Thursday, October 27, 2016

Sisi: Empress on Her Own by Allison Pataki

Rating: ★ ★ ☆ ☆ ☆
Obtained from: Local Library
Read: October 27, 2016

In this sweeping and powerful novel, New York Times bestselling author Allison Pataki tells the little-known story of Empress Elisabeth of Austria-Hungary, the Princess Diana of her time. An enthralling work of historical fiction set during the Golden Age of the Habsburg court, Sisi is a gripping page-turner for readers of Philippa Gregory, Paula McLain, and Daisy Goodwin. Married to Emperor Franz Joseph, Elisabeth - fondly known as Sisi - captures the hearts of her people as their "fairy queen," but beneath that dazzling perception lives a far more complex figure. In mid-nineteenth-century Vienna, the halls of the Hofburg Palace buzz not only with imperial waltzes and champagne but also with temptations, rivals, and cutthroat intrigue. Sisi grows restless, feeling stifled by strict protocols and a turbulent marriage. A free-spirited wanderer, she finds solace at her estate outside Budapest, where she enjoys visits from the striking Hungarian statesman Count Andrássy, the man with whom she’s unwittingly fallen in love. But tragic news brings Sisi out of seclusion, forcing her to return to her capital and a world of gossip, envy, and sorrow where a dangerous fate lurks in the shadows. Through love affairs and loss, Sisi struggles against the conflicting desires to keep her family together or to flee amid the collapse of her suffocating marriage and the gathering tumult of the First World War. In an age of crumbling monarchies, Sisi fights to assert her right to the throne beside her husband, to win the love of her people and the world, and to save an empire. But in the end, can she save herself?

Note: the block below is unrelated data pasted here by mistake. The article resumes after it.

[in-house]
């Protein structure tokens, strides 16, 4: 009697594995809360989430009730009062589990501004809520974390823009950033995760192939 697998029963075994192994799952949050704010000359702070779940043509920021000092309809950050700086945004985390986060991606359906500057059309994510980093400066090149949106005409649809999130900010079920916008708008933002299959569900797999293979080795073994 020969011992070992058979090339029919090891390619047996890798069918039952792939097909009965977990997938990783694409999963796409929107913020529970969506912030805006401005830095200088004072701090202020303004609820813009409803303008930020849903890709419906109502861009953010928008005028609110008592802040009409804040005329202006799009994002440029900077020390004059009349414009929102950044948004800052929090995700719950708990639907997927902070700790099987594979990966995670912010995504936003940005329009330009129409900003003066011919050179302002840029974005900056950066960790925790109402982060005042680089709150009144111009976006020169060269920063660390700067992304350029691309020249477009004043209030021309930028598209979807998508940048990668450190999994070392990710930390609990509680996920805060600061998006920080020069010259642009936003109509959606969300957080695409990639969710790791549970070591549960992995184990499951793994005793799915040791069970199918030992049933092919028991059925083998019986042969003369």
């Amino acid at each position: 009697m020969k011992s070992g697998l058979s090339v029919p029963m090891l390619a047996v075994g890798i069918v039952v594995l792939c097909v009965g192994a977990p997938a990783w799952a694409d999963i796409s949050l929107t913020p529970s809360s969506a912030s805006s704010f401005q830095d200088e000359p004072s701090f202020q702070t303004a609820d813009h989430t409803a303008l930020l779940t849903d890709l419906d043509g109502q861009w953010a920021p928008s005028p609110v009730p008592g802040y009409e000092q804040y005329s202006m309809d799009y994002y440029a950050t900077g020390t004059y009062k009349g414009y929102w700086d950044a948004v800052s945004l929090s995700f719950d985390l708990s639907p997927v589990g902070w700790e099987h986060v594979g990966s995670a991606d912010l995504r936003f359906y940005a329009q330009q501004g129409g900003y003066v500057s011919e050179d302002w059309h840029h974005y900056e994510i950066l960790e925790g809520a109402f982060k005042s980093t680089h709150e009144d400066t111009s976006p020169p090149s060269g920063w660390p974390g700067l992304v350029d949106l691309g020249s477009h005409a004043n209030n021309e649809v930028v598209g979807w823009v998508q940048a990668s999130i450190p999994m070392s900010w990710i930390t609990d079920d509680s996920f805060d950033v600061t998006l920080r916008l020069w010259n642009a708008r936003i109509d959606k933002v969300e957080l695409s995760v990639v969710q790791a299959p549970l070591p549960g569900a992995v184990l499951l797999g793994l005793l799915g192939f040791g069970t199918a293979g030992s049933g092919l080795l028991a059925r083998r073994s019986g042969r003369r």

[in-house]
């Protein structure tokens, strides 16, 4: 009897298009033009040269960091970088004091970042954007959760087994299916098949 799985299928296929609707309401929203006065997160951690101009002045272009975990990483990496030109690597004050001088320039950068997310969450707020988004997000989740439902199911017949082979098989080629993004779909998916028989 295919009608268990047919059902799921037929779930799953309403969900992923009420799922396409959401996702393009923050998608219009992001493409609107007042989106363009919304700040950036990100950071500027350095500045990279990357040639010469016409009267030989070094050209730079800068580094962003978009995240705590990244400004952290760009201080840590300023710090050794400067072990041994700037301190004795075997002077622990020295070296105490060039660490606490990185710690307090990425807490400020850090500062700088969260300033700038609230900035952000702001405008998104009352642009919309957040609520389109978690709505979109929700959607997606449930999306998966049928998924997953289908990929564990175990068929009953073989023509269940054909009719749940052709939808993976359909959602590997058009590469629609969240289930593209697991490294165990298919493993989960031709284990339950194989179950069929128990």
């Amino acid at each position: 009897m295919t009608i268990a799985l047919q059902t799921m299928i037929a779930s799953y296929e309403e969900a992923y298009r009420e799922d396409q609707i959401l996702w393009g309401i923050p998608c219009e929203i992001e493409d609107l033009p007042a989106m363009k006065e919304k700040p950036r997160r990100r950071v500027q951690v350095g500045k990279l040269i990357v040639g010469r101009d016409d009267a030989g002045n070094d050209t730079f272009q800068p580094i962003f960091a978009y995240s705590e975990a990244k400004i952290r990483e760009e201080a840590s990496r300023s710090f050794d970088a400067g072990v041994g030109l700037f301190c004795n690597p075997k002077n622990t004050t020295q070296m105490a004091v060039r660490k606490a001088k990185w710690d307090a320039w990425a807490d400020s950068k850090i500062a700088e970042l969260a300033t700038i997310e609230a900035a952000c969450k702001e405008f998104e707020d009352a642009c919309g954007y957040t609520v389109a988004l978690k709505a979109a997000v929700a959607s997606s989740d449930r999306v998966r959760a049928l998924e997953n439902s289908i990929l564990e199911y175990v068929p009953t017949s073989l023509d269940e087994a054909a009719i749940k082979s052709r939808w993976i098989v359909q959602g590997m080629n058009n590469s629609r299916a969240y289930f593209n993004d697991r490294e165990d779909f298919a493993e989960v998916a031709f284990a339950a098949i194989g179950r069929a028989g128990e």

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Empress Elisabeth
*** NOTE: This review contains spoilers. Please take heed and proceed at your own risk. 

I love the Hapsburgs. Their history fascinates me and I was understandably intrigued when I learned that Allison Pataki had chosen to feature Empress Elisabeth as a fictional heroine. I was overjoyed to get an ARC of The Accidental Empress, but the reality of the novel didn’t live up to my expectations. That said, my two year experience with the first book proved I was too addicted to the subject matter to walk away from the series and challenged me to approach the sequel, Sisi: Empress on Her Own, with a more open mind. Resolved to give the author the benefit of the doubt, I jumped straight into the latter and did my best to remain objective. Did the effort pay off? Sort of. The novel incorporated a number of references and I enjoyed the game I made of picking out historically relevant cameos, but I fell into old habits and quickly found myself wrestling to rectify the fiction against my own inner dialogue and understanding of the royal family. Fair warning folks, what follows is a soapbox series of complaints by an exceedingly nitpicky reader. I’m bias and make no apologies for it, but please keep in mind my ‘enthusiasm’ relates to my passion for the material and is not necessarily even-keeled. Spoilers abound in the following paragraphs. Consider yourself warned.